In this paper 1 written by Joseph Polchinski, he seems to indicate that all symmetries of nature may not be fundamental:

From more theoretical points of view, string theory appears to allow no exact global symmetries, and in any theory of quantum gravity virtual black holes might be expected to violate all global symmetries

Moreover, as we have already discussed in §2, local (gauge) symmetries have been demoted as well, with the discovery of many and varied systems in which they emerge essentially from nowhere. It seems that local symmetry is common, not because it is a basic principle, but because when it does emerge it is rather robust: small perturbations generally do not destroy it. Indeed, it has long been realized that local symmetry it is ‘not really a symmetry,’ in that it acts trivially on all physical states. The latest nail in this coffin is gauge/gravity duality, in which general coordinate invariance emerges as well.

This leaves us in the rather disturbing position that no symmetry, global or local, should be fundamental (and we might include here even Poincaré invariance and supersymmetry). Susskind has made a distinction between the mathematics needed to write down the equations describing nature, and the mathematics needed to solve those equations. Perhaps symmetry belongs only to the later.

I have a few questions about these claims:

  1. Polchinski mostly worked in string theory and ideas related to it. Is it there any model in string theory or any related theory which proposes that symmetries may not be fundamental at all?

  2. If no symmetries are fundamental, would this mean that there are no fundamental laws of physics? Would this mean that all symmetries (and all laws associated with them) would be rather emergent?

  • $\begingroup$ Can you clarify "If no symmetries are fundamental, would this mean that there are no fundamental laws of physics?" Exact global symmetries are thought to be incompatible with any theory of quantum gravity. This is the theme of the paper Symmetries in Quantum Field Theory and Quantum Gravity, which reviews some traditional arguments and presents a more robust argument using one example of a quantum gravity theory (AdS/CFT). $\endgroup$ Commented Oct 21, 2020 at 13:43

1 Answer 1


1) There are examples from string theory, supersymmetric gauge theories and matrix models that indicate that symmetries may not be fundamental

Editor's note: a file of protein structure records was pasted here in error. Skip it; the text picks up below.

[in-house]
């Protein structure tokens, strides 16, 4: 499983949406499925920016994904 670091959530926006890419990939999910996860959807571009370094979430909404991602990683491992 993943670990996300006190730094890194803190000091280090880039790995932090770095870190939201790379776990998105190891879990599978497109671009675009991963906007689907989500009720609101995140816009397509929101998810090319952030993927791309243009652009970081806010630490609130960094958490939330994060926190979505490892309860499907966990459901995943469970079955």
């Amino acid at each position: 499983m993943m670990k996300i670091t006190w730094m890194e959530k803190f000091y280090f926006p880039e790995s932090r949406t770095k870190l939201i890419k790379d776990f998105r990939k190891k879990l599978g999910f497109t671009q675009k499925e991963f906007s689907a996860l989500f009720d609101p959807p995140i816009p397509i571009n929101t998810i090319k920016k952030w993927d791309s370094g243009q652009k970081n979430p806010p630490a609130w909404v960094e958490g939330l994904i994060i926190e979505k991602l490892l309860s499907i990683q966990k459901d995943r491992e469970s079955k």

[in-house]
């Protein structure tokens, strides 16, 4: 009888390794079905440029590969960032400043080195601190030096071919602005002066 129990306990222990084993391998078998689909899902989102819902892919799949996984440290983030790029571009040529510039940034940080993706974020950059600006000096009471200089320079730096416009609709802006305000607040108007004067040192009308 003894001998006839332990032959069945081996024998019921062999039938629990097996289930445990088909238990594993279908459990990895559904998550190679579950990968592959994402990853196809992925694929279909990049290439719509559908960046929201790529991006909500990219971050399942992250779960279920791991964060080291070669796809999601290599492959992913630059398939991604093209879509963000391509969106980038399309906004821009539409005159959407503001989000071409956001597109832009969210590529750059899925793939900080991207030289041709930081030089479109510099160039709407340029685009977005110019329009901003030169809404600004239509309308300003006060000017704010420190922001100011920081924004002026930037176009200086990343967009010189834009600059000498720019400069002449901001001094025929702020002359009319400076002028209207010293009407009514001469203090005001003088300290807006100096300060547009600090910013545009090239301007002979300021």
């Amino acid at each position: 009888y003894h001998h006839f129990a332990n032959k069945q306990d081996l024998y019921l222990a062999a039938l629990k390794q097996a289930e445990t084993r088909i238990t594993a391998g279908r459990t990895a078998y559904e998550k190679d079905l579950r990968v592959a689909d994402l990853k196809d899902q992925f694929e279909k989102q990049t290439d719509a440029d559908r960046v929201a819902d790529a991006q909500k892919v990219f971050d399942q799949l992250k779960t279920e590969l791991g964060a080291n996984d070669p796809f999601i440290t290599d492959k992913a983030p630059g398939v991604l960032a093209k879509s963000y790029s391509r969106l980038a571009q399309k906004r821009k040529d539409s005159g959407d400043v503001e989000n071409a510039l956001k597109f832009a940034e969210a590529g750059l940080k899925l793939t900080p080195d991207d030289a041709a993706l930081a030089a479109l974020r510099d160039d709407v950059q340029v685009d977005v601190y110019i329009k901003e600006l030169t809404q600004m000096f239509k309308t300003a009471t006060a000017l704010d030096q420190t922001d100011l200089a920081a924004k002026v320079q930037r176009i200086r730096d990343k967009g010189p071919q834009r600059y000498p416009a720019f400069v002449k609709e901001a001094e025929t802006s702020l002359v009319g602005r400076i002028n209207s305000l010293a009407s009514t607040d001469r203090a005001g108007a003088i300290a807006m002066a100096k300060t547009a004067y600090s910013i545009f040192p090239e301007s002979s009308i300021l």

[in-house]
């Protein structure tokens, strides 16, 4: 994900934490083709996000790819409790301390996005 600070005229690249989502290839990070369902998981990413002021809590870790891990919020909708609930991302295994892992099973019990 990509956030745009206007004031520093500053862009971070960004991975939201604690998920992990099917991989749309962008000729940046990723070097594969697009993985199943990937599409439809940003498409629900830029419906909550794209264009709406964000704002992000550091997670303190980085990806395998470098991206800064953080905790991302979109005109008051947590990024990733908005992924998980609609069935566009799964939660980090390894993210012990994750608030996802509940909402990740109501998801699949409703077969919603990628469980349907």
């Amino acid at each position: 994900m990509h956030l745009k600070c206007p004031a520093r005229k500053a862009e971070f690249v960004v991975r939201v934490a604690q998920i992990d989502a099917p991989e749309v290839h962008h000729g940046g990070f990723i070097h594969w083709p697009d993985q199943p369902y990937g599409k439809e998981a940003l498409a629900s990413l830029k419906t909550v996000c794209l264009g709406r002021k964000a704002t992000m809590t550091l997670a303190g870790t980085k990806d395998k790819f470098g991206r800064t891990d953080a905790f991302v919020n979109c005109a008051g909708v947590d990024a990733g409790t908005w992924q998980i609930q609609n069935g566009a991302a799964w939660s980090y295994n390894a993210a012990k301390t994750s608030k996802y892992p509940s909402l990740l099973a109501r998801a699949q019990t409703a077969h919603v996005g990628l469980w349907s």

1. Sometimes a theory with (local/global) a gauge symmetry is dual to a theory with a different gauge symmetry, or no gauge symmetry at all. An interesting example is Maxwell theory in three dimensions, this is a U(1) gauge symmetry with an electric-magnetic dual description in terms of a free massless scalar with no local gauge symmetry. See https://arxiv.org/abs/hep-th/9506077 for this example, and https://arxiv.org/abs/hep-th/9509066 for more elaborated examples.

  2. Emergent general covariance: Matrix models in triangulated random surfaces (see https://arxiv.org/abs/hep-th/9304011) does not have two dimensional Poincaré or conformal symmetry at finite $N$. Its only in the large-$N$ limit that those notions emerge.

2) The possibility that gauge symmetries could not be fundamental does not rule out, in principle, the viewpoint that more general symmetries could be "fundamental"; string theory dualities are candidates, we don't have examples in in which they emerge or they could be violated.

It is perfectly possible that humans can develop laws of physics without symmetries as inputs.

  • $\begingroup$ thank you for your helpful answer. I would like to ask you a few more questions about it: Even though there is still the possibility that more general symmetries would indicate which laws are really fundamental, are there any string theory model or any author working on string theory that propose that there are actually no fundamental symmetries or laws whatsoever and that they are all emergent (or at least consider that possibility)? Would the articles that you have posted be examples of that? @RamiroHum-Sah $\endgroup$
    – vengaq
    Commented Oct 27, 2020 at 18:55
  • $\begingroup$ @vengaq Sorry, as far as I can tell, nobody has written or considered a concrete scenario where all the symmetries of the system as emergent. But of course, I could be wrong. It's worth to mention that the papers I've shared and similar ones mostly discuss gauge symmetries not the status of more general symmetries. $\endgroup$ Commented Oct 27, 2020 at 21:29

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